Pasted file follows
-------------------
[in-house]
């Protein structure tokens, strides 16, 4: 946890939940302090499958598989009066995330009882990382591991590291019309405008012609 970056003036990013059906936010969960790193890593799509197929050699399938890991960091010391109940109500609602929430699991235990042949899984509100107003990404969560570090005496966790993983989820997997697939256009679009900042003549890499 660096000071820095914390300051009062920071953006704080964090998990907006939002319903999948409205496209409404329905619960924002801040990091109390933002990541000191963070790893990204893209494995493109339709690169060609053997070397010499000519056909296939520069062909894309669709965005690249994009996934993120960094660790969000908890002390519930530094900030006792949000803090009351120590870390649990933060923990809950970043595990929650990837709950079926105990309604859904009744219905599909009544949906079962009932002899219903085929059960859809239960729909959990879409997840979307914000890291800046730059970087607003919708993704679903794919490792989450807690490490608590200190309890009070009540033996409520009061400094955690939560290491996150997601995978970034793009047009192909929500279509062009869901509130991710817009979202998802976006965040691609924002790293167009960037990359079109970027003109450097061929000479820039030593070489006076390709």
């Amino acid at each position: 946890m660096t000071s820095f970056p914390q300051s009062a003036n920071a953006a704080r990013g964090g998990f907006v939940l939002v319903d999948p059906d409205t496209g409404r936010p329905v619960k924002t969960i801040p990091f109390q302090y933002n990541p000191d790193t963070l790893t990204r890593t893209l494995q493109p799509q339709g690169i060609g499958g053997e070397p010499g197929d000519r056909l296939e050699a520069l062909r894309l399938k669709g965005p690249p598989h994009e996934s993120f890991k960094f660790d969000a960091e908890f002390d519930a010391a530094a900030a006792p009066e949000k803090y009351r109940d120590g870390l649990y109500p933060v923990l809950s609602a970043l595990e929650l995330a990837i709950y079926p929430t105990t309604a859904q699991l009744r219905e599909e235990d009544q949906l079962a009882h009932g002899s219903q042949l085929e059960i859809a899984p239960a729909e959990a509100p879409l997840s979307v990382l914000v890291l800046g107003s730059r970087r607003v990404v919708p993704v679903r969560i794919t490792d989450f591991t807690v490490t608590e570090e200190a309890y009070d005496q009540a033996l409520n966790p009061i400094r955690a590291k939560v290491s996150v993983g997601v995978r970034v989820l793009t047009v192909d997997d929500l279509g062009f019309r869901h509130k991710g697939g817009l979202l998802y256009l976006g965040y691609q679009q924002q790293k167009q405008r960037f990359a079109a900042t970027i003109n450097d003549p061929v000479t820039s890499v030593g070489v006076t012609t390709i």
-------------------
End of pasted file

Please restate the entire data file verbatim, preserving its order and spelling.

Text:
[in-house]
């Protein structure tokens, strides 16, 4: 946890939940302090499958598989009066995330009882990382591991590291019309405008012609 970056003036990013059906936010969960790193890593799509197929050699399938890991960091010391109940109500609602929430699991235990042949899984509100107003990404969560570090005496966790993983989820997997697939256009679009900042003549890499 660096000071820095914390300051009062920071953006704080964090998990907006939002319903999948409205496209409404329905619960924002801040990091109390933002990541000191963070790893990204893209494995493109339709690169060609053997070397010499000519056909296939520069062909894309669709965005690249994009996934993120960094660790969000908890002390519930530094900030006792949000803090009351120590870390649990933060923990809950970043595990929650990837709950079926105990309604859904009744219905599909009544949906079962009932002899219903085929059960859809239960729909959990879409997840979307914000890291800046730059970087607003919708993704679903794919490792989450807690490490608590200190309890009070009540033996409520009061400094955690939560290491996150997601995978970034793009047009192909929500279509062009869901509130991710817009979202998802976006965040691609924002790293167009960037990359079109970027003109450097061929000479820039030593070489006076390709």
């Amino acid at each position: 946890m660096t000071s820095f970056p914390q300051s009062a003036n920071a953006a704080r990013g964090g998990f907006v939940l939002v319903d999948p059906d409205t496209g409404r936010p329905v619960k924002t969960i801040p990091f109390q302090y933002n990541p000191d790193t963070l790893t990204r890593t893209l494995q493109p799509q339709g690169i060609g499958g053997e070397p010499g197929d000519r056909l296939e050699a520069l062909r894309l399938k669709g965005p690249p598989h994009e996934s993120f890991k960094f660790d969000a960091e908890f002390d519930a010391a530094a900030a006792p009066e949000k803090y009351r109940d120590g870390l649990y109500p933060v923990l809950s609602a970043l595990e929650l995330a990837i709950y079926p929430t105990t309604a859904q699991l009744r219905e599909e235990d009544q949906l079962a009882h009932g002899s219903q042949l085929e059960i859809a899984p239960a729909e959990a509100p879409l997840s979307v990382l914000v890291l800046g107003s730059r970087r607003v990404v919708p993704v679903r969560i794919t490792d989450f591991t807690v490490t608590e570090e200190a309890y009070d005496q009540a033996l409520n966790p009061i400094r955690a590291k939560v290491s996150v993983g997601v995978r970034v989820l793009t047009v192909d997997d929500l279509g062009f019309r869901h509130k991710g697939g817009l979202l998802y256009l976006g965040y691609q679009q924002q790293k167009q405008r960037f990359a079109a900042t970027i003109n450097d003549p061929v000479t820039s890499v030593g070489v006076t012609t390709i």